Utahns don’t like to hear that their state isn’t always pro-markets. But right-thinking on social issues doesn’t always translate into right-thinking on economic ones.
This is a good example of regulatory capture. This is when regulators who are supposed to protect buyers take the sellers side, often because the regulators are chosen from amongst sellers (sometimes for their “expertise”.
… The state’s Insurance Department recently sided with the traditional insurance brokers against Zenefits. Utah’s insurance commissioner Todd E. Kiser (himself a former insurance broker … cited the need to protect “fair competition,” …
In other words, it’s classic government-enforced protectionism that protects existing, incumbent high-cost industries from the competition of efficient, low-cost startup rivals.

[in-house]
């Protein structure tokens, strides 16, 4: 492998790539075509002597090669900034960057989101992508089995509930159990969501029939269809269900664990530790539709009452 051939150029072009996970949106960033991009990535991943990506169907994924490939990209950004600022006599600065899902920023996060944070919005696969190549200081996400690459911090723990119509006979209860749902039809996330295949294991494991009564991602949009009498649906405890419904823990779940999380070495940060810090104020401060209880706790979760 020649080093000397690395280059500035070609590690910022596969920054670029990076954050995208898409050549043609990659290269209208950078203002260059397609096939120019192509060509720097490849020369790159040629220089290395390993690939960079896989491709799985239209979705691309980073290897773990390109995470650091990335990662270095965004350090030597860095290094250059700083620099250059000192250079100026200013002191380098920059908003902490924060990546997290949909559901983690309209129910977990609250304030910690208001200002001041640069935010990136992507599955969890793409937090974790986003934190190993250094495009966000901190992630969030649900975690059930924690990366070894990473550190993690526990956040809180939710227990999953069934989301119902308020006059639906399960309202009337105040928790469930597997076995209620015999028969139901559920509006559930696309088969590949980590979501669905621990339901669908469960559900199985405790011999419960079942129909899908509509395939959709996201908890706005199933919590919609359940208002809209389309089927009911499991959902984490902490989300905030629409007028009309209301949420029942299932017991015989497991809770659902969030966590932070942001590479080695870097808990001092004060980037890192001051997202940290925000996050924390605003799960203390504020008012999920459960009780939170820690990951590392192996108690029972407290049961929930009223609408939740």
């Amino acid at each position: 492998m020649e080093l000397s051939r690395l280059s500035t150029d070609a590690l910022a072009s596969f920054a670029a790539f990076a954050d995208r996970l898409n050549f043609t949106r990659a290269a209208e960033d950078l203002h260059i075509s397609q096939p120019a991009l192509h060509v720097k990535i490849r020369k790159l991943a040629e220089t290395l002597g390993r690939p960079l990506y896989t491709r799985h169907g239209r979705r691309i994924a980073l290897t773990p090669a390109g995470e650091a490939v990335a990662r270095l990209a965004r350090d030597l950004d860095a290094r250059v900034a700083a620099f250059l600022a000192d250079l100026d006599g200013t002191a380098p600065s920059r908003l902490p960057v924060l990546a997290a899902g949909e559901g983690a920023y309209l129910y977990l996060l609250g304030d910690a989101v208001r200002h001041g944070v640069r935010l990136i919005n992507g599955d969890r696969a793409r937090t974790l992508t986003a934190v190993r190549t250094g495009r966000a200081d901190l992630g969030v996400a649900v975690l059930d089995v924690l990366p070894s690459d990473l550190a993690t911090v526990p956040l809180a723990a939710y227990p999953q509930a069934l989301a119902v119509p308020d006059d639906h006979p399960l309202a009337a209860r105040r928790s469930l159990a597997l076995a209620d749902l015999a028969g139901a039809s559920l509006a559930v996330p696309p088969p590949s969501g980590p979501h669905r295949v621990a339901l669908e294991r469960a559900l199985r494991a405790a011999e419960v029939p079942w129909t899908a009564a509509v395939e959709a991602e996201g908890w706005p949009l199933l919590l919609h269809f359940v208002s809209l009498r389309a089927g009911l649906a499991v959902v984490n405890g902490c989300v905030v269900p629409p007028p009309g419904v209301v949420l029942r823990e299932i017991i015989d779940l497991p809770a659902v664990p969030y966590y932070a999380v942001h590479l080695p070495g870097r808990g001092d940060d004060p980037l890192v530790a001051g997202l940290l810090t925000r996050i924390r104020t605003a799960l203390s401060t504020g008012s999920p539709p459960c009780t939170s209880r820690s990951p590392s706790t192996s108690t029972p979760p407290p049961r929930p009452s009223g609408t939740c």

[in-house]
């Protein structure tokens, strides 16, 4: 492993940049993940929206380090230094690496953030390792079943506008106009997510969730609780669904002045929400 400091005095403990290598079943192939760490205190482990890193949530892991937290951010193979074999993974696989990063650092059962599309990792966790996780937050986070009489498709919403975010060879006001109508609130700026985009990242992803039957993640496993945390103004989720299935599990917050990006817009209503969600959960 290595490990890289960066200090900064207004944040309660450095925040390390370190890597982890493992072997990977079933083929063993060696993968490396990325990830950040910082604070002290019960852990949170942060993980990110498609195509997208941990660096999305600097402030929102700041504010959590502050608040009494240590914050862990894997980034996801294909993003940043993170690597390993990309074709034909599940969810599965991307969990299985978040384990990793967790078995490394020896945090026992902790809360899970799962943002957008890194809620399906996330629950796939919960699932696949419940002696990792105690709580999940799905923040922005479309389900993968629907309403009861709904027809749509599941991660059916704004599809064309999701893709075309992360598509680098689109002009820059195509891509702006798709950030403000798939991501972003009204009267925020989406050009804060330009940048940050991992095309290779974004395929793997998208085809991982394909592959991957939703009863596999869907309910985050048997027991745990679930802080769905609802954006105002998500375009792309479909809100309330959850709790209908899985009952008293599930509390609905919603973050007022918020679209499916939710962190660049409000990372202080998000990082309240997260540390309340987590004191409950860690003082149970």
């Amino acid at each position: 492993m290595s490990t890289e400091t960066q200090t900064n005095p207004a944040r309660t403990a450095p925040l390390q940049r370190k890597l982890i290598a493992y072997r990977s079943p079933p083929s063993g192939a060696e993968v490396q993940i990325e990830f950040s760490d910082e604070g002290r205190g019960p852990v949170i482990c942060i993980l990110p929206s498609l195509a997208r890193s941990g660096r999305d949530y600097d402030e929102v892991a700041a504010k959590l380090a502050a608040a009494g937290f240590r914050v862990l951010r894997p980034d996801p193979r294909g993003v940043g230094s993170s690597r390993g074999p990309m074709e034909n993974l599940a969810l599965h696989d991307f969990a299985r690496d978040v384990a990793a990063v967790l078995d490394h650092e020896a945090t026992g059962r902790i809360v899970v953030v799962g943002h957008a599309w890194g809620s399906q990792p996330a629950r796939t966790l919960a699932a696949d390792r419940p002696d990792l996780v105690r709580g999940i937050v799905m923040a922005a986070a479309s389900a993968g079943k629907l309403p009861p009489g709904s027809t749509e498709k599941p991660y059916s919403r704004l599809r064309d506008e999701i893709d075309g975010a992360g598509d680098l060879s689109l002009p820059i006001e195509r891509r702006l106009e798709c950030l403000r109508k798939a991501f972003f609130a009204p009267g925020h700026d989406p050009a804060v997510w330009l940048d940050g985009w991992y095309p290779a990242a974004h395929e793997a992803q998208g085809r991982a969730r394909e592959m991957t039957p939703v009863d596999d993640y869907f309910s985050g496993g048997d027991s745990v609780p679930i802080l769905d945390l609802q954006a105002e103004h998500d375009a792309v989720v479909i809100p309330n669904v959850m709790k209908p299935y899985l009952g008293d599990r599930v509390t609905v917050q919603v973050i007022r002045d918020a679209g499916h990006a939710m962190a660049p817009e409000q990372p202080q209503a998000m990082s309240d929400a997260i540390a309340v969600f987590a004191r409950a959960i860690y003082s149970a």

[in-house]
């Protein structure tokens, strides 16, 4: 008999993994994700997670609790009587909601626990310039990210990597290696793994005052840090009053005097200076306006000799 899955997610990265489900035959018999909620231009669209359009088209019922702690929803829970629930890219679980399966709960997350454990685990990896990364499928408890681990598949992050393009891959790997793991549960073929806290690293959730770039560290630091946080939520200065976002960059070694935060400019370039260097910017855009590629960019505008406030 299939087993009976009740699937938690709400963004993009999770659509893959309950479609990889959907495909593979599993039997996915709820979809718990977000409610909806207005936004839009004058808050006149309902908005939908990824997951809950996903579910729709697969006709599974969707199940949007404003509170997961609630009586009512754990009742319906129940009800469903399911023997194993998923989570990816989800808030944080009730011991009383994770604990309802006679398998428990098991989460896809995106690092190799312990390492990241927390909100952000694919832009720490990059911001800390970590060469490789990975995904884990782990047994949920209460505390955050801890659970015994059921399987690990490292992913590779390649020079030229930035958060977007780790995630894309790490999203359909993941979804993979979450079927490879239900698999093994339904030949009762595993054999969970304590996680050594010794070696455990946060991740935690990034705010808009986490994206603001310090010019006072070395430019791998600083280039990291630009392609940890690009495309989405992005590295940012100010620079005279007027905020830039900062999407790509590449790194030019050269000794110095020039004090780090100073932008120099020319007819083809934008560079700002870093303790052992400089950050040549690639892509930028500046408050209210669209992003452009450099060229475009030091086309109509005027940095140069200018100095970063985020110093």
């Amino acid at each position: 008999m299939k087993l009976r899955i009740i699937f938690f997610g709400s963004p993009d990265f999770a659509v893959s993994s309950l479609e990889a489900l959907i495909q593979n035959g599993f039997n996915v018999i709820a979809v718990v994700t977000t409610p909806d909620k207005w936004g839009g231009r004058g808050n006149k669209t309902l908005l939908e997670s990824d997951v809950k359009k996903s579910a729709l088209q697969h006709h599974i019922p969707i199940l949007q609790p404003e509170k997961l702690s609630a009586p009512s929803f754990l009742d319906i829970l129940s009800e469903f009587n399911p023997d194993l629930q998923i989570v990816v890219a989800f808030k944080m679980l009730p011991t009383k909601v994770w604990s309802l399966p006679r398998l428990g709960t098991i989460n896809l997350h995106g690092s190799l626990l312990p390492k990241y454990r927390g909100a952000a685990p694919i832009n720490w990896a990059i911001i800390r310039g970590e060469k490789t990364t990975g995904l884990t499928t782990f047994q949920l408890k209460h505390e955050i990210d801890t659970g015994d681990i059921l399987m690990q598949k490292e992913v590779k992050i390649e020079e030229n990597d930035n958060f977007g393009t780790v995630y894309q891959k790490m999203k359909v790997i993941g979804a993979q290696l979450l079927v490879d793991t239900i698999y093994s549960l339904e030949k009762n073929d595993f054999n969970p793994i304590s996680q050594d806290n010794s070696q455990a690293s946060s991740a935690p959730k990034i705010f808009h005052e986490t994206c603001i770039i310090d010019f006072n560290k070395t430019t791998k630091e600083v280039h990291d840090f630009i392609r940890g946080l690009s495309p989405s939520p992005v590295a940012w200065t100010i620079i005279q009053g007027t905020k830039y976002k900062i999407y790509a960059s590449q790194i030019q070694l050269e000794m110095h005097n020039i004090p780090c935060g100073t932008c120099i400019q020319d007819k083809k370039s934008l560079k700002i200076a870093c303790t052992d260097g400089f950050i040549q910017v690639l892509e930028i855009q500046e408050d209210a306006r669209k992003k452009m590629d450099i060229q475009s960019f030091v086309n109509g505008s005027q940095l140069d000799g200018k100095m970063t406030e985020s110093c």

Wait … I just taught this a few weeks ago … I remember perfect competition, and monopolistic competition … but … no … nothing about “fair competition”.
Mr. Kiser needs to come to my class (or any other decent economists class): when competition is fair it is a result of market forces, not an implication of government regulation, or even a reasonably likely outcome.